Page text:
Was the Book Better?

I have compared books to their movie versions a few times on this blog, and of course that topic comes up pretty often in conversation. The universal conclusion that I hear from everyone is “the book is [almost] always better than the movie”. Although I agree with their sentiment, I don’t actually think that it’s true. Here’s my explanation.

It is true that when a movie adapts a book, it’s almost always a disappointment compared to the original. But it’s also pretty common for people to write novelizations of movies. No one ever says “Yeah, Back to the Future was a good movie. But the book was so much better!” I remember, as a kid, finding a book version of Ghostbusters years before seeing the movie, but even though I read it first there was never any doubt that the movie was better. These days, movies often have comic adaptations instead of prose novels, but no one is talking about how the graphic novel of Django Unchained is the real masterpiece.

Your first reaction is probably to dismiss those examples by saying that those books don’t count. We don’t take novelizations of movies seriously. But that’s my point. We don’t take them seriously because the movie came first. Instead of saying “the book is always better”, we should be saying “the original is always better”.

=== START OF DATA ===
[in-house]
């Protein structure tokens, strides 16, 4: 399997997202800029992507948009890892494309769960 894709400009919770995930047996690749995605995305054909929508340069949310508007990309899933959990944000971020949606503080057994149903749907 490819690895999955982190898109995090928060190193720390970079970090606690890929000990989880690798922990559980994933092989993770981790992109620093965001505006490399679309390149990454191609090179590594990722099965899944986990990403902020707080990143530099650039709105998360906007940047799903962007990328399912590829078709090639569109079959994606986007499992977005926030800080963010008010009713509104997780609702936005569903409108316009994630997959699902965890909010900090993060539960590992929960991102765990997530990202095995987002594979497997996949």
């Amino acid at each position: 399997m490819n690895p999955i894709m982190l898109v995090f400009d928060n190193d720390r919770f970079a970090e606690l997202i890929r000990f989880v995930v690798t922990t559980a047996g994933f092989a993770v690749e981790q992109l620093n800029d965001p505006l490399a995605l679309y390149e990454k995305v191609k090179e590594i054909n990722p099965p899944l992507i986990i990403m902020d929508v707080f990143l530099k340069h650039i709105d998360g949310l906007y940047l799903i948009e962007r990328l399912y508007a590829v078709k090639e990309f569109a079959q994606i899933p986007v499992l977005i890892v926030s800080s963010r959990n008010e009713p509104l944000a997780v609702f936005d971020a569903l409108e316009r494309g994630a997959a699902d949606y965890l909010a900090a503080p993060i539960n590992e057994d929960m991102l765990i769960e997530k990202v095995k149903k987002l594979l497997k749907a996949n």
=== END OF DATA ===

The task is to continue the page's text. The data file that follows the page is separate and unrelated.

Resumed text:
Every medium has its own strengths and weaknesses, and almost no good works are going to translate easily into another medium. When someone tries, they’re likely to be hobbled by the need to “feel like” the original or please its fans, and they’re also more likely to be motivated by money than the original creator. In those rare cases where a movie does surpass a book, it’s almost always because the creators of the movie were confident and free enough to turn it into their own thing.

This rule is true for just about any creative medium you can imagine, and it does always work both ways. Video games based on movies are usually unimpressive cash-ins, for example, but it’s also the case that movies based on video games are consistently awful. The important thing to remember is that one medium is not inherently better than another. Instead, a fundamental truth of the creative process is that you get the best results when you’re not trying to duplicate something else.

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